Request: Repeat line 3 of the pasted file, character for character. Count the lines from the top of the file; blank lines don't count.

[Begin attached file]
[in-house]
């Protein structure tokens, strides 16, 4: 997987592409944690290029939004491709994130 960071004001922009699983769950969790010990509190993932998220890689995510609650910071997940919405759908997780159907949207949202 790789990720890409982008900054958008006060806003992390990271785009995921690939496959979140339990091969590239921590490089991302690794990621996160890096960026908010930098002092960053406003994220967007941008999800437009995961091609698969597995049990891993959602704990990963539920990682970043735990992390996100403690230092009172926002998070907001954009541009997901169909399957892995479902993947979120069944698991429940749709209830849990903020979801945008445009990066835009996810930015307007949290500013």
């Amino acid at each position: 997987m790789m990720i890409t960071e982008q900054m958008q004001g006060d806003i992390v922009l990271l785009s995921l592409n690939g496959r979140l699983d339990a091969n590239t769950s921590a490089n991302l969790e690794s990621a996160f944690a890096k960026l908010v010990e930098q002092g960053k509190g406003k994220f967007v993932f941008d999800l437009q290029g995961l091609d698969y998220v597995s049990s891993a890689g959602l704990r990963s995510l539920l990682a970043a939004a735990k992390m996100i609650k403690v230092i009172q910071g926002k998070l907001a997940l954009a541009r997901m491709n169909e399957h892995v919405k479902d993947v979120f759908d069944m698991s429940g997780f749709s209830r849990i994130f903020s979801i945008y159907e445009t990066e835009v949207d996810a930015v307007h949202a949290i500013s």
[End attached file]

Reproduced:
């Amino acid at each position: 997987m790789m990720i890409t960071e982008q900054m958008q004001g006060d806003i992390v922009l990271l785009s995921l592409n690939g496959r979140l699983d339990a091969n590239t769950s921590a490089n991302l969790e690794s990621a996160f944690a890096k960026l908010v010990e930098q002092g960053k509190g406003k994220f967007v993932f941008d999800l437009q290029g995961l091609d698969y998220v597995s049990s891993a890689g959602l704990r990963s995510l539920l990682a970043a939004a735990k992390m996100i609650k403690v230092i009172q910071g926002k998070l907001a997940l954009a541009r997901m491709n169909e399957h892995v919405k479902d993947v979120f759908d069944m698991s429940g997780f749709s209830r849990i994130f903020s979801i945008y159907e445009t990066e835009v949207d996810a930015v307007h949202a949290i500013s």